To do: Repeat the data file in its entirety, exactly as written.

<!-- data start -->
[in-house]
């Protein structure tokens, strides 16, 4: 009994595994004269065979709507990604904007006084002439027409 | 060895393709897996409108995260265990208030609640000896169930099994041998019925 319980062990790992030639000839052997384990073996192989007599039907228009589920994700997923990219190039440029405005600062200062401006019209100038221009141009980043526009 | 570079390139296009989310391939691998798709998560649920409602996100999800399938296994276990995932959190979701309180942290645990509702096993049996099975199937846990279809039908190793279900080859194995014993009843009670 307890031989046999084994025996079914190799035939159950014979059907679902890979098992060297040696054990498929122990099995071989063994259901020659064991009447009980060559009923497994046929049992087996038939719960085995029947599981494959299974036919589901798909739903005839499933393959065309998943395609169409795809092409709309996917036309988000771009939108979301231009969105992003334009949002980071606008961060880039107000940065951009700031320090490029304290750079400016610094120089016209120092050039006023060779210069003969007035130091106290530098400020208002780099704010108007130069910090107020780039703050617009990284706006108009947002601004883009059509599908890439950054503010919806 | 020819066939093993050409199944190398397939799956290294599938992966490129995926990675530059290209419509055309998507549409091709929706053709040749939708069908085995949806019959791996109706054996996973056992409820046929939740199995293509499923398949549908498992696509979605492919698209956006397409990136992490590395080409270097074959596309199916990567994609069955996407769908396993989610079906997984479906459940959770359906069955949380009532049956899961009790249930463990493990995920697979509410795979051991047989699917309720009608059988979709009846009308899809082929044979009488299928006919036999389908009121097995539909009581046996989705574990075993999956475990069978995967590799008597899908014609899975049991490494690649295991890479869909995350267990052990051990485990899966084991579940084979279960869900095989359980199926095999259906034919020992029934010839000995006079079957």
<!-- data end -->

[in-house]
């Protein structure tokens, strides 16, 4: 009994595994004269065979709507990604904007006084002439027409 | 060895393709897996409108995260265990208030609640000896169930099994041998019925 319980062990790992030639000839052997384990073996192989007599039907228009589920994700997923990219190039440029405005600062200062401006019209100038221009141009980043526009 | 570079390139296009989310391939691998798709998560649920409602996100999800399938296994276990995932959190979701309180942290645990509702096993049996099975199937846990279809039908190793279900080859194995014993009843009670 307890031989046999084994025996079914190799035939159950014979059907679902890979098992060297040696054990498929122990099995071989063994259901020659064991009447009980060559009923497994046929049992087996038939719960085995029947599981494959299974036919589901798909739903005839499933393959065309998943395609169409795809092409709309996917036309988000771009939108979301231009969105992003334009949002980071606008961060880039107000940065951009700031320090490029304290750079400016610094120089016209120092050039006023060779210069003969007035130091106290530098400020208002780099704010108007130069910090107020780039703050617009990284706006108009947002601004883009059509599908890439950054503010919806 | 020819066939093993050409199944190398397939799956290294599938992966490129995926990675530059290209419509055309998507549409091709929706053709040749939708069908085995949806019959791996109706054996996973056992409820046929939740199995293509499923398949549908498992696509979605492919698209956006397409990136992490590395080409270097074959596309199916990567994609069955996407769908396993989610079906997984479906459940959770359906069955949380009532049956899961009790249930463990493990995920697979509410795979051991047989699917309720009608059988979709009846009308899809082929044979009488299928006919036999389908009121097995539909009581046996989705574990075993999956475990069978995967590799008597899908014609899975049991490494690649295991890479869909995350267990052990051990485990899966084991579940084979279960869900095989359980199926095999259906034919020992029934010839000995006079079957």